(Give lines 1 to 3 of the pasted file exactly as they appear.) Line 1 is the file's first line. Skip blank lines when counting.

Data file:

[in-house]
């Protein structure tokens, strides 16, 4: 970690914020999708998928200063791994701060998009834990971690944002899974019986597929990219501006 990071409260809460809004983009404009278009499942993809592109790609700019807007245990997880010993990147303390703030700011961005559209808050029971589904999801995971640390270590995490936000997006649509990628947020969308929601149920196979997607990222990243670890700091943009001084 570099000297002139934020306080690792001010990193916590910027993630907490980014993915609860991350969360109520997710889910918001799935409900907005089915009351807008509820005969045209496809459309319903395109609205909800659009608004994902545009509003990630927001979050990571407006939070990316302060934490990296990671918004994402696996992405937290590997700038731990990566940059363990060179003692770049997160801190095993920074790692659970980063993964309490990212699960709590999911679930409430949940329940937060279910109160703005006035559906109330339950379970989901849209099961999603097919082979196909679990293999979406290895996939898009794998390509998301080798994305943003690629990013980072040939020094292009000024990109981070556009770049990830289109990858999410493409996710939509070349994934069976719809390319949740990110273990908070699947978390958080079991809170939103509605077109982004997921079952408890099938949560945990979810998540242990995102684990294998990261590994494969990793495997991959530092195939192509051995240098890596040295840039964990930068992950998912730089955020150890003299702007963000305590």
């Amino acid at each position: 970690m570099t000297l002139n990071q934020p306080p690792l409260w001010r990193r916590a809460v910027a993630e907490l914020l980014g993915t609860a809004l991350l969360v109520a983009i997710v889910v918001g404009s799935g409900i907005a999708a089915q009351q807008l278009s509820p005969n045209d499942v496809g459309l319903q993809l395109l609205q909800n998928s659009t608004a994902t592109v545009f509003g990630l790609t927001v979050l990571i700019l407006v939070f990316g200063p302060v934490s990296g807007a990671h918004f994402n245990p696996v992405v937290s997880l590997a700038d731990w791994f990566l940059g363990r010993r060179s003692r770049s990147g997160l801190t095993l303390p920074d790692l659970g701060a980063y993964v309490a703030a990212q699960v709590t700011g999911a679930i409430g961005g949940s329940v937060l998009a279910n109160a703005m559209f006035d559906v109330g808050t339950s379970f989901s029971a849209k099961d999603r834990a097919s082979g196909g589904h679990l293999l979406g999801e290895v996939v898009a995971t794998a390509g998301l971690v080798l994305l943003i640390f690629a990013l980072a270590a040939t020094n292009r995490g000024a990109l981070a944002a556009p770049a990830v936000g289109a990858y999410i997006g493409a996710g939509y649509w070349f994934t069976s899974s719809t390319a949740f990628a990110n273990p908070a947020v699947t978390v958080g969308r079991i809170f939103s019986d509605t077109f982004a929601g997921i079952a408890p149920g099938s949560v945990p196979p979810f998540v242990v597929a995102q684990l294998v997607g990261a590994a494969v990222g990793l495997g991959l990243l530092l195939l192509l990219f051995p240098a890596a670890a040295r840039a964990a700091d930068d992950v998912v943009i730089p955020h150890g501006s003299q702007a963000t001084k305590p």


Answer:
[in-house]
């Protein structure tokens, strides 16, 4: 970690914020999708998928200063791994701060998009834990971690944002899974019986597929990219501006 990071409260809460809004983009404009278009499942993809592109790609700019807007245990997880010993990147303390703030700011961005559209808050029971589904999801995971640390270590995490936000997006649509990628947020969308929601149920196979997607990222990243670890700091943009001084 570099000297002139934020306080690792001010990193916590910027993630907490980014993915609860991350969360109520997710889910918001799935409900907005089915009351807008509820005969045209496809459309319903395109609205909800659009608004994902545009509003990630927001979050990571407006939070990316302060934490990296990671918004994402696996992405937290590997700038731990990566940059363990060179003692770049997160801190095993920074790692659970980063993964309490990212699960709590999911679930409430949940329940937060279910109160703005006035559906109330339950379970989901849209099961999603097919082979196909679990293999979406290895996939898009794998390509998301080798994305943003690629990013980072040939020094292009000024990109981070556009770049990830289109990858999410493409996710939509070349994934069976719809390319949740990110273990908070699947978390958080079991809170939103509605077109982004997921079952408890099938949560945990979810998540242990995102684990294998990261590994494969990793495997991959530092195939192509051995240098890596040295840039964990930068992950998912730089955020150890003299702007963000305590």
């Amino acid at each position: 970690m570099t000297l002139n990071q934020p306080p690792l409260w001010r990193r916590a809460v910027a993630e907490l914020l980014g993915t609860a809004l991350l969360v109520a983009i997710v889910v918001g404009s799935g409900i907005a999708a089915q009351q807008l278009s509820p005969n045209d499942v496809g459309l319903q993809l395109l609205q909800n998928s659009t608004a994902t592109v545009f509003g990630l790609t927001v979050l990571i700019l407006v939070f990316g200063p302060v934490s990296g807007a990671h918004f994402n245990p696996v992405v937290s997880l590997a700038d731990w791994f990566l940059g363990r010993r060179s003692r770049s990147g997160l801190t095993l303390p920074d790692l659970g701060a980063y993964v309490a703030a990212q699960v709590t700011g999911a679930i409430g961005g949940s329940v937060l998009a279910n109160a703005m559209f006035d559906v109330g808050t339950s379970f989901s029971a849209k099961d999603r834990a097919s082979g196909g589904h679990l293999l979406g999801e290895v996939v898009a995971t794998a390509g998301l971690v080798l994305l943003i640390f690629a990013l980072a270590a040939t020094n292009r995490g000024a990109l981070a944002a556009p770049a990830v936000g289109a990858y999410i997006g493409a996710g939509y649509w070349f994934t069976s899974s719809t390319a949740f990628a990110n273990p908070a947020v699947t978390v958080g969308r079991i809170f939103s019986d509605t077109f982004a929601g997921i079952a408890p149920g099938s949560v945990p196979p979810f998540v242990v597929a995102q684990l294998v997607g990261a590994a494969v990222g990793l495997g991959l990243l530092l195939l192509l990219f051995p240098a890596a670890a040295r840039a964990a700091d930068d992950v998912v943009i730089p955020h150890g501006s003299q702007a963000t001084k305590p």